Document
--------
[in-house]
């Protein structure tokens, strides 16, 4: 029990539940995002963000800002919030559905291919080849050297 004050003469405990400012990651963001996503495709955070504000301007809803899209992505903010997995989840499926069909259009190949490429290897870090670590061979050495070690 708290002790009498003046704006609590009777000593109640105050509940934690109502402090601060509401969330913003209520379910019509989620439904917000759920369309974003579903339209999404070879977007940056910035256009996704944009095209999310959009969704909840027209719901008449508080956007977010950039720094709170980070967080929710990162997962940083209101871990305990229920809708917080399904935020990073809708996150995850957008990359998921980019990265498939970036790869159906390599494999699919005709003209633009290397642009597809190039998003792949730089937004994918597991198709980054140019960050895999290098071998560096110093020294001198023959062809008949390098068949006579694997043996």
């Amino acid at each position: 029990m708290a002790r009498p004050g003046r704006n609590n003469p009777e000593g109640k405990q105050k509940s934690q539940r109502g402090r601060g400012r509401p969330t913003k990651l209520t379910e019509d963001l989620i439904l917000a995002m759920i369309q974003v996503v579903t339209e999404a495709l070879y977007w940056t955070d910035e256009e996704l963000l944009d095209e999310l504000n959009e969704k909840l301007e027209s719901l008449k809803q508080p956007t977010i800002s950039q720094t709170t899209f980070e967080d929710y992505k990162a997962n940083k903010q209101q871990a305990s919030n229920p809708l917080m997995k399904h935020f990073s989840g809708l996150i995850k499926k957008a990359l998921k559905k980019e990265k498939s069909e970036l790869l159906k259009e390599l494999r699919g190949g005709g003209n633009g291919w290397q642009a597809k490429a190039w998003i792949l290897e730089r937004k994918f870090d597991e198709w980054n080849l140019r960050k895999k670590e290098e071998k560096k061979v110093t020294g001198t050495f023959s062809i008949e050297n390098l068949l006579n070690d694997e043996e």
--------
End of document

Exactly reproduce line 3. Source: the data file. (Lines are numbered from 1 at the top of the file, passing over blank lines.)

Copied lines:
């Amino acid at each position: 029990m708290a002790r009498p004050g003046r704006n609590n003469p009777e000593g109640k405990q105050k509940s934690q539940r109502g402090r601060g400012r509401p969330t913003k990651l209520t379910e019509d963001l989620i439904l917000a995002m759920i369309q974003v996503v579903t339209e999404a495709l070879y977007w940056t955070d910035e256009e996704l963000l944009d095209e999310l504000n959009e969704k909840l301007e027209s719901l008449k809803q508080p956007t977010i800002s950039q720094t709170t899209f980070e967080d929710y992505k990162a997962n940083k903010q209101q871990a305990s919030n229920p809708l917080m997995k399904h935020f990073s989840g809708l996150i995850k499926k957008a990359l998921k559905k980019e990265k498939s069909e970036l790869l159906k259009e390599l494999r699919g190949g005709g003209n633009g291919w290397q642009a597809k490429a190039w998003i792949l290897e730089r937004k994918f870090d597991e198709w980054n080849l140019r960050k895999k670590e290098e071998k560096k061979v110093t020294g001198t050495f023959s062809i008949e050297n390098l068949l006579n070690d694997e043996e």